Human Induced Earthquakes: Section 2 | Reservoir Induced Seismicity

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Anthropogenic Earthquake Week at CatMap

Reservoir Induced Seismicity: Hydroelectric Projects Have Been Causing Serious Earthquakes Since 1934

  • CAUSAL PROBABILITY: 100%
  • MAXIMUM TREMOR: 8.0
  • RANGE: LOCAL / REGIONAL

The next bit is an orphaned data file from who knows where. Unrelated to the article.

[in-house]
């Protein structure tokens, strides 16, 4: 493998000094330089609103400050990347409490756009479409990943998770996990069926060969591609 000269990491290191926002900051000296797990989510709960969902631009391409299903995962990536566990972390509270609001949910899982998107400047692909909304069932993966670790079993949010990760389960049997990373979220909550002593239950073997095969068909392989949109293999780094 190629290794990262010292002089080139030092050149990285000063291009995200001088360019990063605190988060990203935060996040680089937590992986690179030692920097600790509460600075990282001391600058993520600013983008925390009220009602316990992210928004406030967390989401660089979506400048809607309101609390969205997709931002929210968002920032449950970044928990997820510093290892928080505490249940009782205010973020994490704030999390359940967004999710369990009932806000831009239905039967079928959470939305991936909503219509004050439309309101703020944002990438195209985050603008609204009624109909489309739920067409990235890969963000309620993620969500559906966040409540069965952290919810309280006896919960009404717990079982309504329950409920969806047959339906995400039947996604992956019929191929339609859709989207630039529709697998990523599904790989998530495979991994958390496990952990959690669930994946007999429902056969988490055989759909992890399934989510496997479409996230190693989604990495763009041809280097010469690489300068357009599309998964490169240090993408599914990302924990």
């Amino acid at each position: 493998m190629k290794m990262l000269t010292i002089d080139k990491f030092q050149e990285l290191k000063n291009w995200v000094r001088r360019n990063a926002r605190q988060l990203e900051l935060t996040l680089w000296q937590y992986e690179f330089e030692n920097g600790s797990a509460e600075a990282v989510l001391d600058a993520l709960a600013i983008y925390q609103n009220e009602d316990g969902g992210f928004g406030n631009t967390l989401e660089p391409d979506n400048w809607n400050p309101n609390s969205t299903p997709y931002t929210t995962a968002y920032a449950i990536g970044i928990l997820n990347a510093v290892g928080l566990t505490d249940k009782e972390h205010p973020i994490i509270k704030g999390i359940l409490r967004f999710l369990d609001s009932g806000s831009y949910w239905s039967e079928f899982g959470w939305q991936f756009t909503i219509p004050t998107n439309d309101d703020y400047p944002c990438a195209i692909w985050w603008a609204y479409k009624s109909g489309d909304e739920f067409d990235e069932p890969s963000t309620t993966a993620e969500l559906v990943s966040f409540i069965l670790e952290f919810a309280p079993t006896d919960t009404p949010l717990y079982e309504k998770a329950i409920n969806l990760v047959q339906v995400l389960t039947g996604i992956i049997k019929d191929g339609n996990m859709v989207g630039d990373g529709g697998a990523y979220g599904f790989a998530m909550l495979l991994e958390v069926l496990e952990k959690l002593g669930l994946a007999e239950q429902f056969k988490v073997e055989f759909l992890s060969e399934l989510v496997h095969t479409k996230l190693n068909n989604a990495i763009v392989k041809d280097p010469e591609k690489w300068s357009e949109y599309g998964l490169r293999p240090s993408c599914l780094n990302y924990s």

In Section 1, we discussed induced seismicity caused by injecting or removing large quantities of liquids from underground geological structures. The effects of these anthropogenic 1earthquakes range from inconvenience to property damage to death on a large scale.Humans also cause earthquakes when they create new water reservoirs behind large dams to create hydroelectric power. This phenomenon may be a surprise to you, but is not a surprise to the people who build them. There is even an engineering term for earthquakes caused by hydroelectric dams: “Reservoir Induced Seismicity” or RIS (alternatively RTS – Reservoir Triggered Seismicity). It isn’t a major scientific challenge to comprehend why reservoirs cause quakes. Water is an extremely heavy element weighing in at 62.4 lbs a cubic foot. When a huge mass of H2O is introduced into any site it did not occupy previously, it places enormous stress on the underlying rock formations.The first documented RIS quake took place during the Great Depression as the newly constructed Hoover Dam filled up Lake Mead in southern Nevada. The Hoover Dam structure itself only weighs about 6.6 million tons, but the reservoir behind it holds back 9.6 trillion gallons of water. Each gallon weighs 8.35 lb. (about 3.79 kg), resulting in 100 trillion pounds of new stress on the rock formations. Hundreds of local earthquakes – some up to magnitude 5.0 – unsettled the region around the dam beginning in 1934 and lasting a decade. No one got too riled up about that one, though, what with it being the Depression and all. Jobs creation has historically caused people to accept inconvenience, intimidation and occasionally even death. The Hoover Dam earthquake swarms eventually subsided.